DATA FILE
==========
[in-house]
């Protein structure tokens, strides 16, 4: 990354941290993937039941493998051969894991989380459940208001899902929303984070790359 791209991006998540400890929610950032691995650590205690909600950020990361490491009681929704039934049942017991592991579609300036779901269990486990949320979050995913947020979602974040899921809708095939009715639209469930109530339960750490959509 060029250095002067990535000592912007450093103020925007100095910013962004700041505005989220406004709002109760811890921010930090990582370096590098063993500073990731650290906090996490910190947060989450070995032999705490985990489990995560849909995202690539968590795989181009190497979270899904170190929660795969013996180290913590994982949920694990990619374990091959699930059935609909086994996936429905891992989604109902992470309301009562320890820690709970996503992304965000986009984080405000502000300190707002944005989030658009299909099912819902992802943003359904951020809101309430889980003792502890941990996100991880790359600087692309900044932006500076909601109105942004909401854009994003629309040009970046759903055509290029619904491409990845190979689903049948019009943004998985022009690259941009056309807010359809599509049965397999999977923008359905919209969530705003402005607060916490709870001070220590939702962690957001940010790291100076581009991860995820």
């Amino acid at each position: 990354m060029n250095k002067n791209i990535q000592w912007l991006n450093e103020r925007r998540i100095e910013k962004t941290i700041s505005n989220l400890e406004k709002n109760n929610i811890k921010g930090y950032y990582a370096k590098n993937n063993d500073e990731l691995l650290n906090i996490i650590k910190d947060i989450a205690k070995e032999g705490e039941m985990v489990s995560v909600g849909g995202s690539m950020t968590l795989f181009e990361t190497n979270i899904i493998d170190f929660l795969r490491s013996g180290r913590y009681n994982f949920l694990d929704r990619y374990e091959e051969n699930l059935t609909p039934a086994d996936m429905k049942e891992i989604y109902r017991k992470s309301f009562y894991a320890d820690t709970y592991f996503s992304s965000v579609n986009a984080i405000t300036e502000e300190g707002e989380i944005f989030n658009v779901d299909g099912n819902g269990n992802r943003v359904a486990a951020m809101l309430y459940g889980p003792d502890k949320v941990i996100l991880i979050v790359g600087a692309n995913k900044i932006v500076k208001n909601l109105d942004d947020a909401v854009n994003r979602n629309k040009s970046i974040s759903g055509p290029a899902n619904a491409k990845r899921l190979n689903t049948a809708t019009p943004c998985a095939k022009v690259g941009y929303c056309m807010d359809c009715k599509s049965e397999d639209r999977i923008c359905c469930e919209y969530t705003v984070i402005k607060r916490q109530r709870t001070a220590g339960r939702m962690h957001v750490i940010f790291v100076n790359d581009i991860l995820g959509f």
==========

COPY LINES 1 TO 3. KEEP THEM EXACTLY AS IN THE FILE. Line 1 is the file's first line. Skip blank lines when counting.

[in-house]
């Protein structure tokens, strides 16, 4: 990354941290993937039941493998051969894991989380459940208001899902929303984070790359 791209991006998540400890929610950032691995650590205690909600950020990361490491009681929704039934049942017991592991579609300036779901269990486990949320979050995913947020979602974040899921809708095939009715639209469930109530339960750490959509 060029250095002067990535000592912007450093103020925007100095910013962004700041505005989220406004709002109760811890921010930090990582370096590098063993500073990731650290906090996490910190947060989450070995032999705490985990489990995560849909995202690539968590795989181009190497979270899904170190929660795969013996180290913590994982949920694990990619374990091959699930059935609909086994996936429905891992989604109902992470309301009562320890820690709970996503992304965000986009984080405000502000300190707002944005989030658009299909099912819902992802943003359904951020809101309430889980003792502890941990996100991880790359600087692309900044932006500076909601109105942004909401854009994003629309040009970046759903055509290029619904491409990845190979689903049948019009943004998985022009690259941009056309807010359809599509049965397999999977923008359905919209969530705003402005607060916490709870001070220590939702962690957001940010790291100076581009991860995820």
């Amino acid at each position: 990354m060029n250095k002067n791209i990535q000592w912007l991006n450093e103020r925007r998540i100095e910013k962004t941290i700041s505005n989220l400890e406004k709002n109760n929610i811890k921010g930090y950032y990582a370096k590098n993937n063993d500073e990731l691995l650290n906090i996490i650590k910190d947060i989450a205690k070995e032999g705490e039941m985990v489990s995560v909600g849909g995202s690539m950020t968590l795989f181009e990361t190497n979270i899904i493998d170190f929660l795969r490491s013996g180290r913590y009681n994982f949920l694990d929704r990619y374990e091959e051969n699930l059935t609909p039934a086994d996936m429905k049942e891992i989604y109902r017991k992470s309301f009562y894991a320890d820690t709970y592991f996503s992304s965000v579609n986009a984080i405000t300036e502000e300190g707002e989380i944005f989030n658009v779901d299909g099912n819902g269990n992802r943003v359904a486990a951020m809101l309430y459940g889980p003792d502890k949320v941990i996100l991880i979050v790359g600087a692309n995913k900044i932006v500076k208001n909601l109105d942004d947020a909401v854009n994003r979602n629309k040009s970046i974040s759903g055509p290029a899902n619904a491409k990845r899921l190979n689903t049948a809708t019009p943004c998985a095939k022009v690259g941009y929303c056309m807010d359809c009715k599509s049965e397999d639209r999977i923008c359905c469930e919209y969530t705003v984070i402005k607060r916490q109530r709870t001070a220590g339960r939702m962690h957001v750490i940010f790291v100076n790359d581009i991860l995820g959509f």